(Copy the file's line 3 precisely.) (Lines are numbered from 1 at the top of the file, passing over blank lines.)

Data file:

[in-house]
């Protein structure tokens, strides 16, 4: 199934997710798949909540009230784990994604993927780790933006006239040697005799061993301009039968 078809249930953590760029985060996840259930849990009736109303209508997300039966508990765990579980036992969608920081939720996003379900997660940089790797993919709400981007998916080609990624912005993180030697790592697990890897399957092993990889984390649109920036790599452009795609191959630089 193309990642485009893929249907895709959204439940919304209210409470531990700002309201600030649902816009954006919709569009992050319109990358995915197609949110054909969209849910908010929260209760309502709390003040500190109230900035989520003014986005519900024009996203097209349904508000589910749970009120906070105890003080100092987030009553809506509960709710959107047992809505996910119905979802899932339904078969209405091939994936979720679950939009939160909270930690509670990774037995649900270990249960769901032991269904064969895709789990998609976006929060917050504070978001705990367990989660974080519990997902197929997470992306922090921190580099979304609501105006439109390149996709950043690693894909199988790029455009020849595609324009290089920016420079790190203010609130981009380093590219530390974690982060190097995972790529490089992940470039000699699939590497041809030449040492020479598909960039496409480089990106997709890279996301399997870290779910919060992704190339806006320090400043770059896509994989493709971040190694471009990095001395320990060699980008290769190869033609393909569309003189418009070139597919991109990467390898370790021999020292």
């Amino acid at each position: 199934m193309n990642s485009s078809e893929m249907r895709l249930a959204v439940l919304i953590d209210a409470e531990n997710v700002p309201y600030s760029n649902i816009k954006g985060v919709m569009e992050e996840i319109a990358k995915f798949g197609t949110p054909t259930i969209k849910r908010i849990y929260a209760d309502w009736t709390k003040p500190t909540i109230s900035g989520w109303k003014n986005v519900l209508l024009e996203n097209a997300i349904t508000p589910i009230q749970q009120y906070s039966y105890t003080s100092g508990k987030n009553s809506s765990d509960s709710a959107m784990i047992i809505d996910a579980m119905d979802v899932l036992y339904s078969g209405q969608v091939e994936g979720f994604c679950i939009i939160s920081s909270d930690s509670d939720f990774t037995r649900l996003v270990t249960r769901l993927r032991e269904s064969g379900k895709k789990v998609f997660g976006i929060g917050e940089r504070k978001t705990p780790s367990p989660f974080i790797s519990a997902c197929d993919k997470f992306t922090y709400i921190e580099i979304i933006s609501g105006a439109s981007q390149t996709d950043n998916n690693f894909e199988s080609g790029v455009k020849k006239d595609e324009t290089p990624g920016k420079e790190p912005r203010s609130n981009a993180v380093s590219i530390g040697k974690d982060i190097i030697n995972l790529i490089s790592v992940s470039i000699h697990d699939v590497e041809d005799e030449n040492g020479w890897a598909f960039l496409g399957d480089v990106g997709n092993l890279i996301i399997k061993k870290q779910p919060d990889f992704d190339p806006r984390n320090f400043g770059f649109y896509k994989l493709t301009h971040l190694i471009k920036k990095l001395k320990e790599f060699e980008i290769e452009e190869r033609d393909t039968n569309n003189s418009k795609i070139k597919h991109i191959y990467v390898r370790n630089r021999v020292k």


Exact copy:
């Amino acid at each position: 199934m193309n990642s485009s078809e893929m249907r895709l249930a959204v439940l919304i953590d209210a409470e531990n997710v700002p309201y600030s760029n649902i816009k954006g985060v919709m569009e992050e996840i319109a990358k995915f798949g197609t949110p054909t259930i969209k849910r908010i849990y929260a209760d309502w009736t709390k003040p500190t909540i109230s900035g989520w109303k003014n986005v519900l209508l024009e996203n097209a997300i349904t508000p589910i009230q749970q009120y906070s039966y105890t003080s100092g508990k987030n009553s809506s765990d509960s709710a959107m784990i047992i809505d996910a579980m119905d979802v899932l036992y339904s078969g209405q969608v091939e994936g979720f994604c679950i939009i939160s920081s909270d930690s509670d939720f990774t037995r649900l996003v270990t249960r769901l993927r032991e269904s064969g379900k895709k789990v998609f997660g976006i929060g917050e940089r504070k978001t705990p780790s367990p989660f974080i790797s519990a997902c197929d993919k997470f992306t922090y709400i921190e580099i979304i933006s609501g105006a439109s981007q390149t996709d950043n998916n690693f894909e199988s080609g790029v455009k020849k006239d595609e324009t290089p990624g920016k420079e790190p912005r203010s609130n981009a993180v380093s590219i530390g040697k974690d982060i190097i030697n995972l790529i490089s790592v992940s470039i000699h697990d699939v590497e041809d005799e030449n040492g020479w890897a598909f960039l496409g399957d480089v990106g997709n092993l890279i996301i399997k061993k870290q779910p919060d990889f992704d190339p806006r984390n320090f400043g770059f649109y896509k994989l493709t301009h971040l190694i471009k920036k990095l001395k320990e790599f060699e980008i290769e452009e190869r033609d393909t039968n569309n003189s418009k795609i070139k597919h991109i191959y990467v390898r370790n630089r021999v020292k």